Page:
In late December, a group of people recorded themselves breaking into Howard University’s Benjamin E Mays Hall, which holds some of the school’s archives. The video, posted on to TikTok, shows them rummaging through the building’s archives, handling books that date back to the 1800s and marveling at their access to the library.

Howard released a statement condemning the break-in, promising to increase existing patrols of the site and to reassess and secure the archives. But the group’s actions have shed a light on the precarious nature in which some archives that contain irreplaceable documents of Black American history are stored and preserved.

At a time when many schools across the country are grappling with restrictions on the teaching of critical race theory which hinder the teaching of truthful American history (18 states currently ban the academic and legal framework that notes that systemic racism is a feature of American society), the preservation of precious archival documents such as the ones the TikTokers tampered with at Howard – which can provide a vital lens through which to understand the past and its implications for the present and future – could be more necessary than ever.

A way to ‘incorporate silenced narratives’

In November, a Georgia probate judge, Kenya Johnson, discovered documents in the court’s records room that dated back to the 1840s. Johnson and her staff read through the documents, which included estate planning papers, marriage licenses and wills indicating how enslavers planned to pass down the people they owned as property.

During an interview with Atlanta’s WSBTV, Johnson read aloud from one of the wills: “I bequeath to my daughter Margaret Rebecca my Negro woman Gin. Of dark complexion and all of her children to her and her heirs forever.” The documents, in which lives and futures of enslaved people are written about on lists that include cattle and china, underscore the banality of the institution of slavery.

Scholars say the records could be useful in a manner additive to education – to inform the discussions about reparations. “Some of these records that were found I’m sure could play a crucial role in efforts towards reparations and addressing systemic racial disparities,” Nafeesa Muhammad, a professor of history at Spelman College, said. “Historians and other scholars are going to take advantage of this, especially with respect to Georgia history.”

In 2021, Fulton county, where Johnson is a judge, established a reparations taskforce, the first such one in the country at the county level. Recently the taskforce released a report to serve as the start of studies leading to reparations for the descendants of people who endured enslavement and people who lived through Jim Crow segregation. Documents such as the ones found in the Georgia court’s records room can help people further understand slavery and its legacy.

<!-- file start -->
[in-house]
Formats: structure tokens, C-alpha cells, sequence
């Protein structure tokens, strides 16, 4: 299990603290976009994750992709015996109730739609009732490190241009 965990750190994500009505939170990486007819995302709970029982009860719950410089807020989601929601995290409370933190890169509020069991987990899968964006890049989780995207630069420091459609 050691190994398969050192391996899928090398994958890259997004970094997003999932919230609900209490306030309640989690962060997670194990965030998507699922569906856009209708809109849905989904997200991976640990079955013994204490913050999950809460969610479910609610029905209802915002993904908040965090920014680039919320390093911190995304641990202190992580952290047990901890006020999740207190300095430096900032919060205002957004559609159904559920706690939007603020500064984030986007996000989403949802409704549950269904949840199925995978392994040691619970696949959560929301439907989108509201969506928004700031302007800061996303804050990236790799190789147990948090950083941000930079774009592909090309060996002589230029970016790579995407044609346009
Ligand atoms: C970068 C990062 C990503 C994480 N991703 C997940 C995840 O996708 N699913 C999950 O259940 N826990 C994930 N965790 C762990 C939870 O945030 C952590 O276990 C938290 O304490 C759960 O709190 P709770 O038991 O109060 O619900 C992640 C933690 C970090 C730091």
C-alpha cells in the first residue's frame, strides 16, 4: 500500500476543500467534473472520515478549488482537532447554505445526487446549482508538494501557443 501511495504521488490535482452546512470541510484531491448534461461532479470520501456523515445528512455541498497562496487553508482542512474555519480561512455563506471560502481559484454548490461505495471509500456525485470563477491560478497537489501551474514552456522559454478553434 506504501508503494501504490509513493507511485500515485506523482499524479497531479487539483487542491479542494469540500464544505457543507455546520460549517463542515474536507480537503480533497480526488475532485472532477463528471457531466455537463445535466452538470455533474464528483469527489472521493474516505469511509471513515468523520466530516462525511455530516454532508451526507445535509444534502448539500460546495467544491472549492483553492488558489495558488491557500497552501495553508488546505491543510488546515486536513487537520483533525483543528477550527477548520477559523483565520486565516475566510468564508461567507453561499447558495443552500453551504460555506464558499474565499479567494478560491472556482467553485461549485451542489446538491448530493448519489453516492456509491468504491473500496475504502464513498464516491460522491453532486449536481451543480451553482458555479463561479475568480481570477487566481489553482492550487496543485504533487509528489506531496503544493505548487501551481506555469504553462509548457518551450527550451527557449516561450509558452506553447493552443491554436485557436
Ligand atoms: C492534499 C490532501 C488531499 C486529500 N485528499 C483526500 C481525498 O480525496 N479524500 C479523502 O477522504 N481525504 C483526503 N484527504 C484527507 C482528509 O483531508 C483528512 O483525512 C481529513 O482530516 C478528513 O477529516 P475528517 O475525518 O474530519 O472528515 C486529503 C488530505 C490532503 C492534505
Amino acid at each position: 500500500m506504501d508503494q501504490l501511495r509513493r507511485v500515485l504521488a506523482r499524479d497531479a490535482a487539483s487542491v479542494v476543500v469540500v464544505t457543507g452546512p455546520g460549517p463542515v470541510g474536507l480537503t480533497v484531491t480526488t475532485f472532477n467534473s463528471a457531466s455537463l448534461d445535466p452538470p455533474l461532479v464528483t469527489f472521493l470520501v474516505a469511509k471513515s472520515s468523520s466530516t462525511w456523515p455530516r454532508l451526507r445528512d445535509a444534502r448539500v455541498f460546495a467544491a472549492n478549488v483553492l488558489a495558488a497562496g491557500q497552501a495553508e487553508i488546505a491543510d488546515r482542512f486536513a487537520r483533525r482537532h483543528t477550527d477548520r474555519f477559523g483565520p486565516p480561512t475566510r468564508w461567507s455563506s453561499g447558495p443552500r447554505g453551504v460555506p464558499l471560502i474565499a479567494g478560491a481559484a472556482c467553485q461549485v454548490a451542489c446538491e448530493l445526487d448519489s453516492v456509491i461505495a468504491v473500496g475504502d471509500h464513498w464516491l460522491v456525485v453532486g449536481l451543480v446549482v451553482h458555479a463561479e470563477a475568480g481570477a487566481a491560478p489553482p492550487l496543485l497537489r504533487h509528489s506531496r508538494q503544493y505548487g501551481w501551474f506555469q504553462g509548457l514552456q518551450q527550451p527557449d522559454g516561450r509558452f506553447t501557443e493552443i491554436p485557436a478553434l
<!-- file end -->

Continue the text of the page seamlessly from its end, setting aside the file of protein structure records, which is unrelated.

The wills and other papers can also provide insights into the experiences of the enslaved people themselves. Muhammad spoke about the lives of enslaved women, for instance, who did not have total control over their bodies or their families. “There’s a dichotomy that says that Black women, although they could’ve been considered the most powerful because they were the glue that held the enslaved communities together, they also are seen as the least powerful because their bodies and their children did not belong to them,” she said.

Other documents from the Fulton county records room show that the horrors enslaved people faced continued even after their enslavers had died. One enslaver indicated in his will that he wanted the 30 people he enslaved to be paid $100 each to go to Liberia. “When they start to Liberia, in the event I die, before they start to Liberia, 100 dollars each,” Johnson read from the document.

The enslaver’s decision to send the people he owned as property to Liberia, then a nascent country to which they likely had no connections, was a common sentiment of members of the American Colonization Society – a racist 1830s movement by abolitionists and enslavers that aimed to rid the US of free Blacks, whom they blamed for slave revolts and insurrections, and whom they refused to allow to fully integrate into white society.

Morgan Robinson, a graduate student at Penn State University who researched the society, said: “They’re ultimately working towards a goal of removing Black people from their spaces … It was a way for them to get rid of a problem they felt they had.” Roughly 16,000 Black Americans ultimately immigrated to Liberia during the 19th century.

“There are people on the other side of this who were in the places where these settlements were being created who had to deal with people who are being forced or choosing to come over and settle land that they have no idea about,” Robinson said. “There are so many consequences that come out of that as well that are not being taken into consideration.”

Muhammad, the Spelman professor, also believes the documents can be a wellspring of knowledge for descendants of American slavery, who can use the wills to help trace their ancestry and determine what happened to certain ancestors. “It could foster empathy,” she said. “It could add to the current discussion around critical race theory and how we incorporate some of those silenced narratives even in America’s education system.”

Johnson, the Georgia judge, said in the WSBTV interview that she hopes to partner with a museum or archival organization to restore the records. She also invited the public to make an appointment to view the documents, underscoring the importance of making historical records accessible and available to wider audiences.


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